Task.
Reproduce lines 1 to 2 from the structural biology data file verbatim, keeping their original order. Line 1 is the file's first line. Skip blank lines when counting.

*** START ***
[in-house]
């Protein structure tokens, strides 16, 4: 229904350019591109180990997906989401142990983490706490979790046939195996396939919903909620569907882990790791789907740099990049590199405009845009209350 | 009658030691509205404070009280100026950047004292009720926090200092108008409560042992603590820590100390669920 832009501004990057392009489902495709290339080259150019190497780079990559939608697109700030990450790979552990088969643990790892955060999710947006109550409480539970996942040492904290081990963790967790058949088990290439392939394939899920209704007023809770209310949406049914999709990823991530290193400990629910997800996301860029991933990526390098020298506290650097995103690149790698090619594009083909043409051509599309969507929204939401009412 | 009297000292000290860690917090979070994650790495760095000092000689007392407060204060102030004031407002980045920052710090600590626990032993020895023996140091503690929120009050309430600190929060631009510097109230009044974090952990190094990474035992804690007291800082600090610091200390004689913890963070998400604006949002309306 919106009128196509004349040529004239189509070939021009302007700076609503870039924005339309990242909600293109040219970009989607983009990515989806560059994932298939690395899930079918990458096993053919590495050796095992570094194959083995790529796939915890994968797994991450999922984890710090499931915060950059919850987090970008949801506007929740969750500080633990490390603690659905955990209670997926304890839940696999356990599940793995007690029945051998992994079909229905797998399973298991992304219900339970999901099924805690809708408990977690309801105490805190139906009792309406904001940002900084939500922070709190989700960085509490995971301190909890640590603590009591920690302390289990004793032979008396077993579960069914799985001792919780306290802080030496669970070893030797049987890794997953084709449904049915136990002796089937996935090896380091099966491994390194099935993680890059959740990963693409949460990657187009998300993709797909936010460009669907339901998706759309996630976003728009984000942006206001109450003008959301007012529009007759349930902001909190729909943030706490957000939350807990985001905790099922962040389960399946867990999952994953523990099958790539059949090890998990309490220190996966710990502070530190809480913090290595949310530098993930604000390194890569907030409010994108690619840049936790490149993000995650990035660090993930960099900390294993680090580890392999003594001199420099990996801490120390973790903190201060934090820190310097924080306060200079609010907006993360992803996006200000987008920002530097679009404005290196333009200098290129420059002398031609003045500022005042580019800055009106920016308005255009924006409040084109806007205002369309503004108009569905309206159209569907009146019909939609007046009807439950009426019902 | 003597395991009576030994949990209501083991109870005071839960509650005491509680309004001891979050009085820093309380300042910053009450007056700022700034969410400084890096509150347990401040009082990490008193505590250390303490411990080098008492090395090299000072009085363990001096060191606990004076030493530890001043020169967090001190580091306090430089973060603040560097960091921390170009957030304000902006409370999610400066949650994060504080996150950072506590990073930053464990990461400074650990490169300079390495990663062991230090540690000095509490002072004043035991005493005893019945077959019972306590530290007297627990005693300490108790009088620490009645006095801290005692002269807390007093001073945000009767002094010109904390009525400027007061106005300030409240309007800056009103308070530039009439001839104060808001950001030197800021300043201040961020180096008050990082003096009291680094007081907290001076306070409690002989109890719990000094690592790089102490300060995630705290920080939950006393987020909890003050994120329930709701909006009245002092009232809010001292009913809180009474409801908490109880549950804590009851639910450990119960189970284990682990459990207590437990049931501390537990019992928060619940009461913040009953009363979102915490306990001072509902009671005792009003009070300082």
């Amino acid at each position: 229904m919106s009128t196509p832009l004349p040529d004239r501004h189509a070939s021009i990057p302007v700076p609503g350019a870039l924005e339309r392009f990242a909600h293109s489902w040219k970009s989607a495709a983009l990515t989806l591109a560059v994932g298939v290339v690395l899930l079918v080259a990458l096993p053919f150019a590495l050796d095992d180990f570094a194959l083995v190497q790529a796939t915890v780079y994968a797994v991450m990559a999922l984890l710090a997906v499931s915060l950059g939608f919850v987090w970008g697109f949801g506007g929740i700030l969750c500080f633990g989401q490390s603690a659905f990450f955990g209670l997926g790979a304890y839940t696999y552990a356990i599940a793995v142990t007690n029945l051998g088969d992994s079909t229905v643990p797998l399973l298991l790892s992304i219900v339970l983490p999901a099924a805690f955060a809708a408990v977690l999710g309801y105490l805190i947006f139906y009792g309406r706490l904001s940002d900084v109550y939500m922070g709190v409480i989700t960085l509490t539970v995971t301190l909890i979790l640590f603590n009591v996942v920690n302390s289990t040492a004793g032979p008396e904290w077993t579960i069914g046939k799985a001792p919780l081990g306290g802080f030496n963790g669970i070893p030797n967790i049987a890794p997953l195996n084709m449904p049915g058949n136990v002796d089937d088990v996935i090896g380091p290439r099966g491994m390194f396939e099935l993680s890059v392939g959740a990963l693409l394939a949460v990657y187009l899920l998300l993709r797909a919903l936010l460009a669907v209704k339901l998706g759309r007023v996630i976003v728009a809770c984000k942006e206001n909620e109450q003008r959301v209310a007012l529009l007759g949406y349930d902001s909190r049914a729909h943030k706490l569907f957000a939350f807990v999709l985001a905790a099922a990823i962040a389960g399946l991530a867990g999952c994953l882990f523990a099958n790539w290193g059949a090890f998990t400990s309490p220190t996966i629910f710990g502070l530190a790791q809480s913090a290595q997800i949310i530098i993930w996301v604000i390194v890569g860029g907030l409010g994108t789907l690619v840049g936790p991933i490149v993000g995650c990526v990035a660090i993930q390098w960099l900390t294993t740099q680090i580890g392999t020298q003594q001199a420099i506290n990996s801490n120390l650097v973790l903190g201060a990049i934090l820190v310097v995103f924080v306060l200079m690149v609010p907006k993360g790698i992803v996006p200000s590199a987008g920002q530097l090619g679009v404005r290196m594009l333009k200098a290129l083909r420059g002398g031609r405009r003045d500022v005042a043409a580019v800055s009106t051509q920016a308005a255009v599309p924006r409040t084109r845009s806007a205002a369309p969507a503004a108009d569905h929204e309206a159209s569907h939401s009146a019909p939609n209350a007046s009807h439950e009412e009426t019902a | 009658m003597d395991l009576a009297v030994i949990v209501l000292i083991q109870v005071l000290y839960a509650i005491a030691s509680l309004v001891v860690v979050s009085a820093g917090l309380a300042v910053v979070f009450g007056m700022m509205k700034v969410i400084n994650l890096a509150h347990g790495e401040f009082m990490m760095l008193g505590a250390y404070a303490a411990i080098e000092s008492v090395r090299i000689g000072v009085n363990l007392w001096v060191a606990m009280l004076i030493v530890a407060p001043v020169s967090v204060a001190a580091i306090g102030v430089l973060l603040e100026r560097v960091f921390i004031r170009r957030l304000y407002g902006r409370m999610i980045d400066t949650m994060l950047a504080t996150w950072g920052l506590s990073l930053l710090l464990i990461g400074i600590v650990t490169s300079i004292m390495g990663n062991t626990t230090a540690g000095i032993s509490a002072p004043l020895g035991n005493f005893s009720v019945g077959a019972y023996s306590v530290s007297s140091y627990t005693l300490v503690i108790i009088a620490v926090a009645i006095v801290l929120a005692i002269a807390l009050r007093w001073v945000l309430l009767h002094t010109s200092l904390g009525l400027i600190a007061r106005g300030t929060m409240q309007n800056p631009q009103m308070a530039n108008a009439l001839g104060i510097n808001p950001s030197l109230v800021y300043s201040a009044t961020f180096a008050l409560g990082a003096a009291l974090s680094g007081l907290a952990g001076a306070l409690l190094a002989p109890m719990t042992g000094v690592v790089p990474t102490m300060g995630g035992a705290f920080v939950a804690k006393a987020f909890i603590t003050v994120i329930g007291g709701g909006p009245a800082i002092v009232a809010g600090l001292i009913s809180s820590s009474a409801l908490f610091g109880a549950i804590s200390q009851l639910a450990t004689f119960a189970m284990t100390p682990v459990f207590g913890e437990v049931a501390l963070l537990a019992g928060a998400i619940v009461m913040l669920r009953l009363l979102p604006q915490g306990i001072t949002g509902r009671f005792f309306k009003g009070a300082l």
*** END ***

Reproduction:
[in-house]
């Protein structure tokens, strides 16, 4: 229904350019591109180990997906989401142990983490706490979790046939195996396939919903909620569907882990790791789907740099990049590199405009845009209350 | 009658030691509205404070009280100026950047004292009720926090200092108008409560042992603590820590100390669920 832009501004990057392009489902495709290339080259150019190497780079990559939608697109700030990450790979552990088969643990790892955060999710947006109550409480539970996942040492904290081990963790967790058949088990290439392939394939899920209704007023809770209310949406049914999709990823991530290193400990629910997800996301860029991933990526390098020298506290650097995103690149790698090619594009083909043409051509599309969507929204939401009412 | 009297000292000290860690917090979070994650790495760095000092000689007392407060204060102030004031407002980045920052710090600590626990032993020895023996140091503690929120009050309430600190929060631009510097109230009044974090952990190094990474035992804690007291800082600090610091200390004689913890963070998400604006949002309306 919106009128196509004349040529004239189509070939021009302007700076609503870039924005339309990242909600293109040219970009989607983009990515989806560059994932298939690395899930079918990458096993053919590495050796095992570094194959083995790529796939915890994968797994991450999922984890710090499931915060950059919850987090970008949801506007929740969750500080633990490390603690659905955990209670997926304890839940696999356990599940793995007690029945051998992994079909229905797998399973298991992304219900339970999901099924805690809708408990977690309801105490805190139906009792309406904001940002900084939500922070709190989700960085509490995971301190909890640590603590009591920690302390289990004793032979008396077993579960069914799985001792919780306290802080030496669970070893030797049987890794997953084709449904049915136990002796089937996935090896380091099966491994390194099935993680890059959740990963693409949460990657187009998300993709797909936010460009669907339901998706759309996630976003728009984000942006206001109450003008959301007012529009007759349930902001909190729909943030706490957000939350807990985001905790099922962040389960399946867990999952994953523990099958790539059949090890998990309490220190996966710990502070530190809480913090290595949310530098993930604000390194890569907030409010994108690619840049936790490149993000995650990035660090993930960099900390294993680090580890392999003594001199420099990996801490120390973790903190201060934090820190310097924080306060200079609010907006993360992803996006200000987008920002530097679009404005290196333009200098290129420059002398031609003045500022005042580019800055009106920016308005255009924006409040084109806007205002369309503004108009569905309206159209569907009146019909939609007046009807439950009426019902 | 003597395991009576030994949990209501083991109870005071839960509650005491509680309004001891979050009085820093309380300042910053009450007056700022700034969410400084890096509150347990401040009082990490008193505590250390303490411990080098008492090395090299000072009085363990001096060191606990004076030493530890001043020169967090001190580091306090430089973060603040560097960091921390170009957030304000902006409370999610400066949650994060504080996150950072506590990073930053464990990461400074650990490169300079390495990663062991230090540690000095509490002072004043035991005493005893019945077959019972306590530290007297627990005693300490108790009088620490009645006095801290005692002269807390007093001073945000009767002094010109904390009525400027007061106005300030409240309007800056009103308070530039009439001839104060808001950001030197800021300043201040961020180096008050990082003096009291680094007081907290001076306070409690002989109890719990000094690592790089102490300060995630705290920080939950006393987020909890003050994120329930709701909006009245002092009232809010001292009913809180009474409801908490109880549950804590009851639910450990119960189970284990682990459990207590437990049931501390537990019992928060619940009461913040009953009363979102915490306990001072509902009671005792009003009070300082």